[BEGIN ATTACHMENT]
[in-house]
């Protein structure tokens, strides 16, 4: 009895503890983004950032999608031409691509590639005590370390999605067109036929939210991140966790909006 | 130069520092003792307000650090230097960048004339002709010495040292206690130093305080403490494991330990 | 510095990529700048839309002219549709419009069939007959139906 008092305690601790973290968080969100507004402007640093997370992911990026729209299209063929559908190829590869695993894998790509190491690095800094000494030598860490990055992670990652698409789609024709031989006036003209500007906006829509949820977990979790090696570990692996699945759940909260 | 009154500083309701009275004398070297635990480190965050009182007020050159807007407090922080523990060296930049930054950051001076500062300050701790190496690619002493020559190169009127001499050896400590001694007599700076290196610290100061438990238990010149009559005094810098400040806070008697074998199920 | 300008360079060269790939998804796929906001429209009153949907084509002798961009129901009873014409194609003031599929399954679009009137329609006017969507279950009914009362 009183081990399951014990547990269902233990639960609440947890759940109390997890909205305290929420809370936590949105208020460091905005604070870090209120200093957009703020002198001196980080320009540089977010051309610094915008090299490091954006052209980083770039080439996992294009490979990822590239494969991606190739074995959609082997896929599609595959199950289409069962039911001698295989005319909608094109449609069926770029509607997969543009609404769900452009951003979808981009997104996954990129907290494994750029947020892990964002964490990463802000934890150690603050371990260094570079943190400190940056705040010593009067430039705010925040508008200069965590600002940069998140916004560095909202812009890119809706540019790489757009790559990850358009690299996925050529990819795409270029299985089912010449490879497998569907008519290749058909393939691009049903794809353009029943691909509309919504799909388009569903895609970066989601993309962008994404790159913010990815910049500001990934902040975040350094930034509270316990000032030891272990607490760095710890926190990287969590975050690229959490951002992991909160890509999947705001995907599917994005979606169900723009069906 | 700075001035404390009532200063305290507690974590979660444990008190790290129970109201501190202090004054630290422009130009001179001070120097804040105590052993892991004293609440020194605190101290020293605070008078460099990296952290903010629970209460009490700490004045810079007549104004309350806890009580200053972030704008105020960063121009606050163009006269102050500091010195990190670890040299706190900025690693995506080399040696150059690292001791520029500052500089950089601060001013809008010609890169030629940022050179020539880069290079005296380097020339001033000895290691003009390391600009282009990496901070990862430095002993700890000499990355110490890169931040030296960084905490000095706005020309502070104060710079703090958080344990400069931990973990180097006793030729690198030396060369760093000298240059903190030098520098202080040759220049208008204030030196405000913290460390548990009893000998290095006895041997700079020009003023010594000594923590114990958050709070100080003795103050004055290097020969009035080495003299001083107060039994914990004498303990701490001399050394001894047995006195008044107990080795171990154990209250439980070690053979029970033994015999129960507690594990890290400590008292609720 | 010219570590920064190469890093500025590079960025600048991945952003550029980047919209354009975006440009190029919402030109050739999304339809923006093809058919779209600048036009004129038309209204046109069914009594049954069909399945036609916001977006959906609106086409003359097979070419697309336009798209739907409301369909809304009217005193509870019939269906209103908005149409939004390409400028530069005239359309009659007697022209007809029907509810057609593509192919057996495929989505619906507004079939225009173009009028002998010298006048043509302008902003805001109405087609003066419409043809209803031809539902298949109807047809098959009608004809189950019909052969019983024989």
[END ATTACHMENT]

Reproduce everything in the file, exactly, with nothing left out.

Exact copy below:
[in-house]
């Protein structure tokens, strides 16, 4: 009895503890983004950032999608031409691509590639005590370390999605067109036929939210991140966790909006 | 130069520092003792307000650090230097960048004339002709010495040292206690130093305080403490494991330990 | 510095990529700048839309002219549709419009069939007959139906 008092305690601790973290968080969100507004402007640093997370992911990026729209299209063929559908190829590869695993894998790509190491690095800094000494030598860490990055992670990652698409789609024709031989006036003209500007906006829509949820977990979790090696570990692996699945759940909260 | 009154500083309701009275004398070297635990480190965050009182007020050159807007407090922080523990060296930049930054950051001076500062300050701790190496690619002493020559190169009127001499050896400590001694007599700076290196610290100061438990238990010149009559005094810098400040806070008697074998199920 | 300008360079060269790939998804796929906001429209009153949907084509002798961009129901009873014409194609003031599929399954679009009137329609006017969507279950009914009362 009183081990399951014990547990269902233990639960609440947890759940109390997890909205305290929420809370936590949105208020460091905005604070870090209120200093957009703020002198001196980080320009540089977010051309610094915008090299490091954006052209980083770039080439996992294009490979990822590239494969991606190739074995959609082997896929599609595959199950289409069962039911001698295989005319909608094109449609069926770029509607997969543009609404769900452009951003979808981009997104996954990129907290494994750029947020892990964002964490990463802000934890150690603050371990260094570079943190400190940056705040010593009067430039705010925040508008200069965590600002940069998140916004560095909202812009890119809706540019790489757009790559990850358009690299996925050529990819795409270029299985089912010449490879497998569907008519290749058909393939691009049903794809353009029943691909509309919504799909388009569903895609970066989601993309962008994404790159913010990815910049500001990934902040975040350094930034509270316990000032030891272990607490760095710890926190990287969590975050690229959490951002992991909160890509999947705001995907599917994005979606169900723009069906 | 700075001035404390009532200063305290507690974590979660444990008190790290129970109201501190202090004054630290422009130009001179001070120097804040105590052993892991004293609440020194605190101290020293605070008078460099990296952290903010629970209460009490700490004045810079007549104004309350806890009580200053972030704008105020960063121009606050163009006269102050500091010195990190670890040299706190900025690693995506080399040696150059690292001791520029500052500089950089601060001013809008010609890169030629940022050179020539880069290079005296380097020339001033000895290691003009390391600009282009990496901070990862430095002993700890000499990355110490890169931040030296960084905490000095706005020309502070104060710079703090958080344990400069931990973990180097006793030729690198030396060369760093000298240059903190030098520098202080040759220049208008204030030196405000913290460390548990009893000998290095006895041997700079020009003023010594000594923590114990958050709070100080003795103050004055290097020969009035080495003299001083107060039994914990004498303990701490001399050394001894047995006195008044107990080795171990154990209250439980070690053979029970033994015999129960507690594990890290400590008292609720 | 010219570590920064190469890093500025590079960025600048991945952003550029980047919209354009975006440009190029919402030109050739999304339809923006093809058919779209600048036009004129038309209204046109069914009594049954069909399945036609916001977006959906609106086409003359097979070419697309336009798209739907409301369909809304009217005193509870019939269906209103908005149409939004390409400028530069005239359309009659007697022209007809029907509810057609593509192919057996495929989505619906507004079939225009173009009028002998010298006048043509302008902003805001109405087609003066419409043809209803031809539902298949109807047809098959009608004809189950019909052969019983024989």